Finding success in the federal sector
While a student at Wheaton, Margaret “Meg” Offit Gold ’85 was tasked with serving as a tour guide for visiting scholar and Foreign Service officer Curtis Cutter.
The history major did not know it then, but their meeting would spark a chain of events that propelled Gold into a successful career in the federal government.
“While spending the day with [Curtis Cutter], he asked me, ‘What are you going to do when you graduate?’ and I told him, thinking that it was a longshot, that I would like to have an internship with a United Nations agency,” Gold recalled.
Fortunately for her, Cutter got in touch with Gold about a six-month internship at the International Labor Organization, a United Nations agency, in Geneva. She seized the opportunity, and “in many ways, it changed my life,” she said.
Gold—now a senior program analyst at the U.S. Nuclear Regulatory Commission (NRC)—has worked both overseas and domestically for various federal agencies. Both during college and in the professional world, she steadfastly pursued opportunities to further her career.
“I, 100 percent, took advantage of my liberal arts degree at Wheaton,” Gold said, adding that while a student she participated in study abroad programs in Kenya, South Africa and England—and even played field hockey on the women’s team.
She recalled “incredible thought-provoking and eye-opening interactions” with her professors—including Professor of Political Science Jay Goodman, Professor of History Alex Bloom, Professor of Economics John Miller and Professor of Political Science Jerry Murphy—and her adviser (John Burton, professor of anthropology).
Gold went on to work in international development consulting and later earned a master’s degree in international relations at Johns Hopkins in Washington, D.C. As a student, she received a Presidential Management Internship, which allowed her to intern in various federal positions, including at the U.S Department of Agriculture and even at the White House.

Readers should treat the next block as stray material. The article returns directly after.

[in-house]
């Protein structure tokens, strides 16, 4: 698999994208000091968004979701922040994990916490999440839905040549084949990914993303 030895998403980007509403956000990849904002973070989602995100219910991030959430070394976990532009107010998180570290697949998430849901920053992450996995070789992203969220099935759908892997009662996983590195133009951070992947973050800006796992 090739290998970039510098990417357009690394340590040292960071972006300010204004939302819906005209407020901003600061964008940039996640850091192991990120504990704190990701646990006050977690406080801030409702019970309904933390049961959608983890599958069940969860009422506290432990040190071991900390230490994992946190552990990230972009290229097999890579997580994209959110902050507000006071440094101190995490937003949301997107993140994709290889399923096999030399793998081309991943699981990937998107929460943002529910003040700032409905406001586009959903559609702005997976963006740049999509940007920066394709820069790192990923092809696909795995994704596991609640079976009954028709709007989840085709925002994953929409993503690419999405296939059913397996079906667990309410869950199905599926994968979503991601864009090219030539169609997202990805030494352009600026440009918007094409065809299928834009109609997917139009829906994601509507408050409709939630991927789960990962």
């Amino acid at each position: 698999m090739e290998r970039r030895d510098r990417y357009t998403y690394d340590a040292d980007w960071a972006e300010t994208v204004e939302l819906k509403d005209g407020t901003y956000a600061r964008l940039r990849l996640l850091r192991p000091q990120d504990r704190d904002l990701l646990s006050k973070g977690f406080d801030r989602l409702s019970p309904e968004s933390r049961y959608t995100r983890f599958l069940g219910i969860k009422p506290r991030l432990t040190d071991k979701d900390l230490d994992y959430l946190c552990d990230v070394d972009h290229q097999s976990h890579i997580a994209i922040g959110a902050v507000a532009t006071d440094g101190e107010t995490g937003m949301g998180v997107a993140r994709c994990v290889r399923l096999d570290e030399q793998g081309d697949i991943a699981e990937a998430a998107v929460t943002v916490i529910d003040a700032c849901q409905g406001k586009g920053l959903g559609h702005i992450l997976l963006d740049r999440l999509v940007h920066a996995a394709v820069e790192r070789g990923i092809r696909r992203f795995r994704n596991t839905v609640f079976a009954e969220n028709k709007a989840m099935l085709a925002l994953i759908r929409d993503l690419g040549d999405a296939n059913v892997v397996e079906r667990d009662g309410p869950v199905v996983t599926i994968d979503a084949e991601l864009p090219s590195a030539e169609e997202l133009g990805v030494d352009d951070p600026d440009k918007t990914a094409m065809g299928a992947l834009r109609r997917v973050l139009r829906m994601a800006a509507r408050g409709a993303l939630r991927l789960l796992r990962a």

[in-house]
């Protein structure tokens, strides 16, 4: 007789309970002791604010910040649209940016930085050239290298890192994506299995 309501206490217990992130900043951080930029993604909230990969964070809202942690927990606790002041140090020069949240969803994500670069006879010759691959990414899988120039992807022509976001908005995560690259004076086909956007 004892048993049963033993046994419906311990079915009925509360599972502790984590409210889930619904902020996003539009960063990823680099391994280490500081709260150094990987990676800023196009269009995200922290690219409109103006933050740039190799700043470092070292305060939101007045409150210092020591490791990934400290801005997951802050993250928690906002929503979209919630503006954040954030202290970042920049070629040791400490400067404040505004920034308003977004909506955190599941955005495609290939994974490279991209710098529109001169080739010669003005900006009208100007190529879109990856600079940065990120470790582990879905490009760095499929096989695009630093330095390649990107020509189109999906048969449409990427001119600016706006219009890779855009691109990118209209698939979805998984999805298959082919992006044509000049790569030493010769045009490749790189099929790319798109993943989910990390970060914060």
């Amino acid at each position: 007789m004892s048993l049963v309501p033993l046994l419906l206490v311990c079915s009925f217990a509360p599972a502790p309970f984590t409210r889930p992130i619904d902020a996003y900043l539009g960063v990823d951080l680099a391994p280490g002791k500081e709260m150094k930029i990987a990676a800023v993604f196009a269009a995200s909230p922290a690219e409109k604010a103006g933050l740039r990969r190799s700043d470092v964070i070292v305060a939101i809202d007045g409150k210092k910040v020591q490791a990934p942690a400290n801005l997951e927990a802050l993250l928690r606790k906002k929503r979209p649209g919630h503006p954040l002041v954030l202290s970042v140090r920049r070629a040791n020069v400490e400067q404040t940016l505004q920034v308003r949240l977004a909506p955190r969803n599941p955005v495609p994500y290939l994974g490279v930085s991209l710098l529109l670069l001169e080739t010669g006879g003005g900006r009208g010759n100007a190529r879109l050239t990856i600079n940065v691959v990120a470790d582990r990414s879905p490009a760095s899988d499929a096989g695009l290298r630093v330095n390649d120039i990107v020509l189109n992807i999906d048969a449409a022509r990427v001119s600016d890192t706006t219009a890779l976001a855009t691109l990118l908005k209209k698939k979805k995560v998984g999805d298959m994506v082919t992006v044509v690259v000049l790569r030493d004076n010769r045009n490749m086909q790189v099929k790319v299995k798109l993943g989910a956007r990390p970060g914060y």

“I worked in the White House Office of Media Affairs for both presidents George H.W. Bush and Bill Clinton. It was fantastically rewarding,” she said.
She began her federal career at the USDA and the U.S. Department of the Treasury. In 2007, she joined the NRC, the federal agency that licenses and regulates the civilian use of radioactive materials while protecting people and the environment. As a senior policy analyst, her work focuses on analyzing data and managing reporting of the agency’s acquisitions.
“I urge graduates to consider a career with the federal government. Wherever your path takes you, and in whichever agency you land, you will be well-positioned to make a difference and meet many people committed to working together toward this goal,” she said.
Gold also actively volunteers, serving on the board of the Hadassah Foundation (which invests in social change to empower girls) and working with an ice hockey club for athletes with developmental disabilities—tapping into skills developed as a field hockey player at Wheaton.
A liberal arts degree prepared her well for government and volunteer work, she said. “Every experience at Wheaton shaped who I am today,” said Gold.